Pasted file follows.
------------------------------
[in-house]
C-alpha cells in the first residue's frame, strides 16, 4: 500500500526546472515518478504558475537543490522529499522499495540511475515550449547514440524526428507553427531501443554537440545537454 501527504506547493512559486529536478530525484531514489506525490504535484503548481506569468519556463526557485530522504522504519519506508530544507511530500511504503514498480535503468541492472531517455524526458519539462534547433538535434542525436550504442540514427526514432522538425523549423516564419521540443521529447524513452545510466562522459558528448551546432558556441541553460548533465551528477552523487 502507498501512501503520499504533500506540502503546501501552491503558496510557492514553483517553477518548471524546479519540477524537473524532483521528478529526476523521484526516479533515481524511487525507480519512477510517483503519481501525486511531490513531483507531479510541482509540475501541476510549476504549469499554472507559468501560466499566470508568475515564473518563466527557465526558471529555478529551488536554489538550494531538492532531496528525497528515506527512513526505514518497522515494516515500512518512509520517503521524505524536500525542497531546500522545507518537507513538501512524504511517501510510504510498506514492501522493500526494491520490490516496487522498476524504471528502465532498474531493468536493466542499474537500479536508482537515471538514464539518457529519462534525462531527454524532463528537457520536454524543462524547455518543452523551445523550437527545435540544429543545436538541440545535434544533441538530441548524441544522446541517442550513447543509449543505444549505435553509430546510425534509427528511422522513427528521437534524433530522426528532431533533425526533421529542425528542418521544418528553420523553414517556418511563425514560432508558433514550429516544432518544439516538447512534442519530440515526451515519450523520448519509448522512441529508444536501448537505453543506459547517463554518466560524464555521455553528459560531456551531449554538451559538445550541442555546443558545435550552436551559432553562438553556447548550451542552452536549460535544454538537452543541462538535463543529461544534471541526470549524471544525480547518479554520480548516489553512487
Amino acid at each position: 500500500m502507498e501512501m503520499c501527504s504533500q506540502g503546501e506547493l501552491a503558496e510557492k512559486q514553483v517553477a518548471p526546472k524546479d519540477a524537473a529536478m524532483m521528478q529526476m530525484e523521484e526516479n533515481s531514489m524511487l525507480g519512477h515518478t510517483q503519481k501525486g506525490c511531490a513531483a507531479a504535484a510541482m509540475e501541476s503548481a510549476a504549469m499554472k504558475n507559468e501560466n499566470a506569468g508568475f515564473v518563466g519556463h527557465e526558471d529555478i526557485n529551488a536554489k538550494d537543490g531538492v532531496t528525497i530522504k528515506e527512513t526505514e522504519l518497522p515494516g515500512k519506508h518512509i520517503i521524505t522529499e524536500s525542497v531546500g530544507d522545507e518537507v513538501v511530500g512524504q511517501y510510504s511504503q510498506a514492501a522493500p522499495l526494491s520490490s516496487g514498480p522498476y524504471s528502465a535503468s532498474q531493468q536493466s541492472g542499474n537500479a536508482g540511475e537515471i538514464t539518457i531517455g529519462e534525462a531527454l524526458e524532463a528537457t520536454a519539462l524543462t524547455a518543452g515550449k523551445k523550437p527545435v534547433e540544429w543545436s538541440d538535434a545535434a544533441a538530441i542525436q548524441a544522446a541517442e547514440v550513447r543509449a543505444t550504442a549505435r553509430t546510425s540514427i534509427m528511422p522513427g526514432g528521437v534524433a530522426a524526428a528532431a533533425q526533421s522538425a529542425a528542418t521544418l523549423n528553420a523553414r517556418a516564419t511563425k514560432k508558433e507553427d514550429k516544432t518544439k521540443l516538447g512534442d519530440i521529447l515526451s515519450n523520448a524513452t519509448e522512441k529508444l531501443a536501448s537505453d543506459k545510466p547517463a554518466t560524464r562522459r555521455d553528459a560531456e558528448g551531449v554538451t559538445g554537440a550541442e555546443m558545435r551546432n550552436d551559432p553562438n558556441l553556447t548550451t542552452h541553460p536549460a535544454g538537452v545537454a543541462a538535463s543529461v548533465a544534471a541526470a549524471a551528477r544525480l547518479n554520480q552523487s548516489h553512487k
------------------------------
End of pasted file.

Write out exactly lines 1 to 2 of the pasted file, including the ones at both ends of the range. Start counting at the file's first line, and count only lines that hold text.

[in-house]
C-alpha cells in the first residue's frame, strides 16, 4: 500500500526546472515518478504558475537543490522529499522499495540511475515550449547514440524526428507553427531501443554537440545537454 501527504506547493512559486529536478530525484531514489506525490504535484503548481506569468519556463526557485530522504522504519519506508530544507511530500511504503514498480535503468541492472531517455524526458519539462534547433538535434542525436550504442540514427526514432522538425523549423516564419521540443521529447524513452545510466562522459558528448551546432558556441541553460548533465551528477552523487 502507498501512501503520499504533500506540502503546501501552491503558496510557492514553483517553477518548471524546479519540477524537473524532483521528478529526476523521484526516479533515481524511487525507480519512477510517483503519481501525486511531490513531483507531479510541482509540475501541476510549476504549469499554472507559468501560466499566470508568475515564473518563466527557465526558471529555478529551488536554489538550494531538492532531496528525497528515506527512513526505514518497522515494516515500512518512509520517503521524505524536500525542497531546500522545507518537507513538501512524504511517501510510504510498506514492501522493500526494491520490490516496487522498476524504471528502465532498474531493468536493466542499474537500479536508482537515471538514464539518457529519462534525462531527454524532463528537457520536454524543462524547455518543452523551445523550437527545435540544429543545436538541440545535434544533441538530441548524441544522446541517442550513447543509449543505444549505435553509430546510425534509427528511422522513427528521437534524433530522426528532431533533425526533421529542425528542418521544418528553420523553414517556418511563425514560432508558433514550429516544432518544439516538447512534442519530440515526451515519450523520448519509448522512441529508444536501448537505453543506459547517463554518466560524464555521455553528459560531456551531449554538451559538445550541442555546443558545435550552436551559432553562438553556447548550451542552452536549460535544454538537452543541462538535463543529461544534471541526470549524471544525480547518479554520480548516489553512487